Meet 2020 state attorney candidate Wes Hatcher

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BAY COUNTY, Fla. (WMBB) — Wes Hatcher (R) is running for State Attorney in the 14th judicial circuit against prosecutor Larry Basford (R).

Who is Wes Hatcher?

Hatcher lives in Panama City Beach with his wife Alana and their four children, ages 3, 8, 10 and 14.

He said they are active in the united Methodist church.

Hatcher coaches little league football, soccer and baseball.

He said he moved to Bay County for a job with the public defender’s office under Herman Laramore. He’s worked as a criminal defense attorney for the public defender’s office as an assistant public defender and in private criminal defense for a private firm. He has also worked in family law and on civil cases.

He worked as an assistant state attorney in Bay County prosecuting federal cases and has managed offices in Chipley, Bonifay, Panama City and Marianna.

“I believe that gives me a unique experience as far as seeing different things from different perspectives,” Hatcher said. “In civil law, if you’re the plaintiff, you have to put forth the case, as a prosecutor you have to put for the case, and as a defense attorney you have to defend.”

What made you want to get into law?

“As a little boy I used to watch law shows,” Hatcher said. “My family didn’t know why I used to watch them but they always intrigued me.”

Hatcher said that being a lawyer is something that he’s wanted to do his whole life. He also has degrees in history and has always liked reading up on past cases and the things that we did to get where we are today.

As a defense attorney, what do you think needs to change in our criminal justice system?

Hatcher said that one of the main things considered during a case is whether or not someone is being justly accused or prosecuted. He said that, for the most part, he said he thinks the system does a good job of determining this, and added there is always room for effective change.

“Suspending driver’s licenses for misdemeanor marijuana possession seems like a steep penalty for a crime that there’s arguments to whether or not we can proceed on that.”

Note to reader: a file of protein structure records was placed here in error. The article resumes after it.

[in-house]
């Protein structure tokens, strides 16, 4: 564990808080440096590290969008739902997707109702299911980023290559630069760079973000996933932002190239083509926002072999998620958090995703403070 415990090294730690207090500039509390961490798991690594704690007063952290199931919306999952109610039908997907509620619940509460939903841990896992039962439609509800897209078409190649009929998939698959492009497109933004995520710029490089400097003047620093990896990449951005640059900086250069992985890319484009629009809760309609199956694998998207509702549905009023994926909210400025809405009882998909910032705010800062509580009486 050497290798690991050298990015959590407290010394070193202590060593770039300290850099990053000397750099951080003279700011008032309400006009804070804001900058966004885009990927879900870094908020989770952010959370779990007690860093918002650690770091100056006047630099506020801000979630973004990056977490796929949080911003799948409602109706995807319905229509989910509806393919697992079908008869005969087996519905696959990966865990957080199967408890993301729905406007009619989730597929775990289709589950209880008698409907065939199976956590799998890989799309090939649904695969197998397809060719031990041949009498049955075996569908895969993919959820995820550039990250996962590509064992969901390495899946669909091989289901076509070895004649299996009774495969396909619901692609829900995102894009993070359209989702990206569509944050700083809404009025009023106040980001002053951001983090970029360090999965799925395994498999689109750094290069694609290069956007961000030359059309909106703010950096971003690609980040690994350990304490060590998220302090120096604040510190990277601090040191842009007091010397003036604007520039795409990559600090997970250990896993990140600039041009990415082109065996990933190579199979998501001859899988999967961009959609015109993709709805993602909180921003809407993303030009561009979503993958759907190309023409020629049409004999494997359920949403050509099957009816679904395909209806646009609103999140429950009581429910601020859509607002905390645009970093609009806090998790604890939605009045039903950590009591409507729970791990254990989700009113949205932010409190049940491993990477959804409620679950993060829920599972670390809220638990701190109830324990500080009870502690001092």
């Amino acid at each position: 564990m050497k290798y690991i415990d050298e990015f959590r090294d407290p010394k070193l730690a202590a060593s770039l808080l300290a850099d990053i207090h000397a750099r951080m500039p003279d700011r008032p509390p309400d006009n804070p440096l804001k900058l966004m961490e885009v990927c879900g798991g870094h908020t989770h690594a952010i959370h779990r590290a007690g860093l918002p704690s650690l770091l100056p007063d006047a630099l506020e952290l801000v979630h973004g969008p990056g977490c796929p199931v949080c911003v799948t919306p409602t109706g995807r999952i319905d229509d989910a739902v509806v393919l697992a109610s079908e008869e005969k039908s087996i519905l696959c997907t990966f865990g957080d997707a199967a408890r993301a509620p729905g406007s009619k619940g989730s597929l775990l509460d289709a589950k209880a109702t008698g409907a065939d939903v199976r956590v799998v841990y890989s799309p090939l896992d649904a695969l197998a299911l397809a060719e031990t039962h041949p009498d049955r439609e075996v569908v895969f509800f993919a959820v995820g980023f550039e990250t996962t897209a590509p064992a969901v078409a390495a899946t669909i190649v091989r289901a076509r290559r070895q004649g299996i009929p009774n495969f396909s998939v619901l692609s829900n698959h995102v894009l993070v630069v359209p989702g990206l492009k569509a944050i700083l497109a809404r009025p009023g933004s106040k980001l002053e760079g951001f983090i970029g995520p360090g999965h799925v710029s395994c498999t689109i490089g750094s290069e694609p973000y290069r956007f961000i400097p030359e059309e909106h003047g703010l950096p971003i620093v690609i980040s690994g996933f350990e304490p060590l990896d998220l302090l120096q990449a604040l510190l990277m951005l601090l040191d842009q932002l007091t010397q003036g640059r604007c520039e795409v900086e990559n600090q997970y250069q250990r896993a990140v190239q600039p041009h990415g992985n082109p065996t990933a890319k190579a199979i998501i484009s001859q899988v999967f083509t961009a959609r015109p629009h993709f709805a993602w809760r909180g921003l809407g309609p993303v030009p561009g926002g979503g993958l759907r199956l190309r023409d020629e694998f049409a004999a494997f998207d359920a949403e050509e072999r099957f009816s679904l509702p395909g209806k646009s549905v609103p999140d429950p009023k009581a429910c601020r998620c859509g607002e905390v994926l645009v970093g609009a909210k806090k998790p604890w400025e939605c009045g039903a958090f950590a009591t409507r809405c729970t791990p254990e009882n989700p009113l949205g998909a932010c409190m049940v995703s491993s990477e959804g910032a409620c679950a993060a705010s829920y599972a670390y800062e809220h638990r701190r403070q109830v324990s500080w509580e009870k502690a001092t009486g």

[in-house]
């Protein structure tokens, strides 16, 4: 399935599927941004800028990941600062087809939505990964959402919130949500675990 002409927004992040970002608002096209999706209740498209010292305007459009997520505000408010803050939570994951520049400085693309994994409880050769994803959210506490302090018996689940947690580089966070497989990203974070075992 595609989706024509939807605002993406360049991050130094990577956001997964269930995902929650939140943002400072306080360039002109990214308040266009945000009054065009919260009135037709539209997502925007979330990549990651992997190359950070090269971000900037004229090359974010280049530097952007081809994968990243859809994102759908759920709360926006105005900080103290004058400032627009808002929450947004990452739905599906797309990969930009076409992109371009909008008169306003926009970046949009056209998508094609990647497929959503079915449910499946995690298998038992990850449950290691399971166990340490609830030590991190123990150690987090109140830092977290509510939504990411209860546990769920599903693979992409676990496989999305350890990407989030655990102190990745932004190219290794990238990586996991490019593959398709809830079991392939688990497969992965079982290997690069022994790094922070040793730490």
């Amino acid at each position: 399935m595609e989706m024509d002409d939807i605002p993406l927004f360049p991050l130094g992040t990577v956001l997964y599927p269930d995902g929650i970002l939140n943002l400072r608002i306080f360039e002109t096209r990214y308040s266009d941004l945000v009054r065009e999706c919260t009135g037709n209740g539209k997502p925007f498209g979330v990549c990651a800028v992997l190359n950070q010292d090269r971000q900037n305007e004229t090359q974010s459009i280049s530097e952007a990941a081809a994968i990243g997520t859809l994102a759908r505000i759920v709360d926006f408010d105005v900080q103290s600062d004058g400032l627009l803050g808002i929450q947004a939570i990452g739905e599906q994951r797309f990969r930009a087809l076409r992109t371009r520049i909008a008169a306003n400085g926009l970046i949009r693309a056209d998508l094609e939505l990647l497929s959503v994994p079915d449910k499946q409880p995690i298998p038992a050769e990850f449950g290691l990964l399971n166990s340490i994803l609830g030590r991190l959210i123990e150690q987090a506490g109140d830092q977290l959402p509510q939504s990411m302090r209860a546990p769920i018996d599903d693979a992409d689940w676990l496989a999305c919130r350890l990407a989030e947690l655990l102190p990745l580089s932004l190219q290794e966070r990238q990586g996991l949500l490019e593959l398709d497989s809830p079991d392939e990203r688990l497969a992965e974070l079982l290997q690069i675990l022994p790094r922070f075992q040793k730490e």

“The other thing is making sure our system runs effectively and efficiently and move cases along in a more effective manner.”

Can marijuana be prosecuted under Florida law?

Technically, yes, Hatcher said. Florida Statue 898 prohibits the possession of marijuana so it is still lawful to be prosecuted.

But traditional methods of identifying marijuana products (i.e. the smell or look) is very similar to that of hemp products, which are legal, he said.

“What we’re really looking at is, how do we prove, besides someone admitting it, that what we’re dealing with is actually marijuana?” Hatcher said.

FDLE tests are expensive, he added. He said he thinks we should instead find more effective things to devote those resources to including crimes against people — human trafficking, batteries, sex crimes, burglaries or safety issues.

What are you views on police reform?

“We need to make sure that all the officers have body cams that work,” Hatcher said. This would both put a check on the officers and produce footage for training purposes, he said.

“We need to change the way we pay our officers,” Hatcher said, using the same argument that has been seen with teachers: if we don’t pay law enforcement enough, how can we expect to keep the best officers on?

Why are you running for state attorney’s office?

“I’m running for state attorney’s office because I love our judicial system, and more importantly because I believe in our judicial system.”

“I believe that our community should have a voice in the administration of justice. When you control the administration of justice, that’s among the most important things that our government does for our people, is basically control that way that justice gets distributed.

“I want to make sure that all the members of our community have a voice in that process.”

Hatcher said he believes in a more hands-off approach to leadership, giving his staff the opportunity to learn, grow and use their own expertise.

“Under my administration, I would give my assistant state attorneys the tools to look at each case and to be able to decide what to do with each of their cases based on the merits of their case and not based on any sort of blanket policies.”

He said he would also like to focus on major crimes against people as a way to make the community safer, including the eradication of human trafficking.

Hatcher said he anticipates used technology, web-based programs or apps, to create a more transparent office, especially for witnesses and victims.

“I’m 15 years deep into my career but I feel like I’m just getting started.”

What is the most important case you’ve been a part of?

  • Adoption work; bringing a child and a family together
  • innocent criminal case that was acquitted

Prosecutors need to review their cases and make appropriate charges, he said. In a situation involving law enforcement, the state attorney’s office and law enforcement would need to work together to gather all the evidence and make the proper charges, he added.

“We need to make sure a. our citizens are taken care of and that the people who break the law are held accountable,” Hatcher said. “And under my office, when you break the law, you’re going to be held accountable.”

Meet the other candidates running for office this year.

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